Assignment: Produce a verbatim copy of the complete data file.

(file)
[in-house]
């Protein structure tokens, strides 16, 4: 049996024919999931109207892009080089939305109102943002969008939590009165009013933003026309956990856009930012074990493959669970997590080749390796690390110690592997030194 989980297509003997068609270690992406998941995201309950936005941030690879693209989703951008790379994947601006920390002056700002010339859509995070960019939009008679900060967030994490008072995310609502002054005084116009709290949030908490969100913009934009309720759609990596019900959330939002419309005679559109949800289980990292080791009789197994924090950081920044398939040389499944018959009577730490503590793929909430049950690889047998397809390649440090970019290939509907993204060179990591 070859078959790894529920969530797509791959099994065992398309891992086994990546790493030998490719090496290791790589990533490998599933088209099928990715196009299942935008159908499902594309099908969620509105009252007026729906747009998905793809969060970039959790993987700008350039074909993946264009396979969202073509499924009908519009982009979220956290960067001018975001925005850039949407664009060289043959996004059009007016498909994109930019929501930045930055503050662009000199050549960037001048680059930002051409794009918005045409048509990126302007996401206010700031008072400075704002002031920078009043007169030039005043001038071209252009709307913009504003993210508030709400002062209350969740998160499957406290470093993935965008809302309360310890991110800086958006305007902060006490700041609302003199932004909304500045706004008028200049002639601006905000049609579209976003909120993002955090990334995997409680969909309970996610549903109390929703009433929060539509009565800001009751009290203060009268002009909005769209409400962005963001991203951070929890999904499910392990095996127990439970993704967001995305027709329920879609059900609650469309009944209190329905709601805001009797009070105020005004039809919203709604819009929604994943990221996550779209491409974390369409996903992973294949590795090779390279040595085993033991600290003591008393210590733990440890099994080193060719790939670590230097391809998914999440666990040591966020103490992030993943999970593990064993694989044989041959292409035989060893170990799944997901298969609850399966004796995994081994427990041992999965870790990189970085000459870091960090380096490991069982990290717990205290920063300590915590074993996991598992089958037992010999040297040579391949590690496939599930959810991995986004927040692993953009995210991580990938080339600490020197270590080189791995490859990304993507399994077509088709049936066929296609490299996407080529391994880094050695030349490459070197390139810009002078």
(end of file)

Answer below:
[in-house]
């Protein structure tokens, strides 16, 4: 049996024919999931109207892009080089939305109102943002969008939590009165009013933003026309956990856009930012074990493959669970997590080749390796690390110690592997030194 989980297509003997068609270690992406998941995201309950936005941030690879693209989703951008790379994947601006920390002056700002010339859509995070960019939009008679900060967030994490008072995310609502002054005084116009709290949030908490969100913009934009309720759609990596019900959330939002419309005679559109949800289980990292080791009789197994924090950081920044398939040389499944018959009577730490503590793929909430049950690889047998397809390649440090970019290939509907993204060179990591 070859078959790894529920969530797509791959099994065992398309891992086994990546790493030998490719090496290791790589990533490998599933088209099928990715196009299942935008159908499902594309099908969620509105009252007026729906747009998905793809969060970039959790993987700008350039074909993946264009396979969202073509499924009908519009982009979220956290960067001018975001925005850039949407664009060289043959996004059009007016498909994109930019929501930045930055503050662009000199050549960037001048680059930002051409794009918005045409048509990126302007996401206010700031008072400075704002002031920078009043007169030039005043001038071209252009709307913009504003993210508030709400002062209350969740998160499957406290470093993935965008809302309360310890991110800086958006305007902060006490700041609302003199932004909304500045706004008028200049002639601006905000049609579209976003909120993002955090990334995997409680969909309970996610549903109390929703009433929060539509009565800001009751009290203060009268002009909005769209409400962005963001991203951070929890999904499910392990095996127990439970993704967001995305027709329920879609059900609650469309009944209190329905709601805001009797009070105020005004039809919203709604819009929604994943990221996550779209491409974390369409996903992973294949590795090779390279040595085993033991600290003591008393210590733990440890099994080193060719790939670590230097391809998914999440666990040591966020103490992030993943999970593990064993694989044989041959292409035989060893170990799944997901298969609850399966004796995994081994427990041992999965870790990189970085000459870091960090380096490991069982990290717990205290920063300590915590074993996991598992089958037992010999040297040579391949590690496939599930959810991995986004927040692993953009995210991580990938080339600490020197270590080189791995490859990304993507399994077509088709049936066929296609490299996407080529391994880094050695030349490459070197390139810009002078």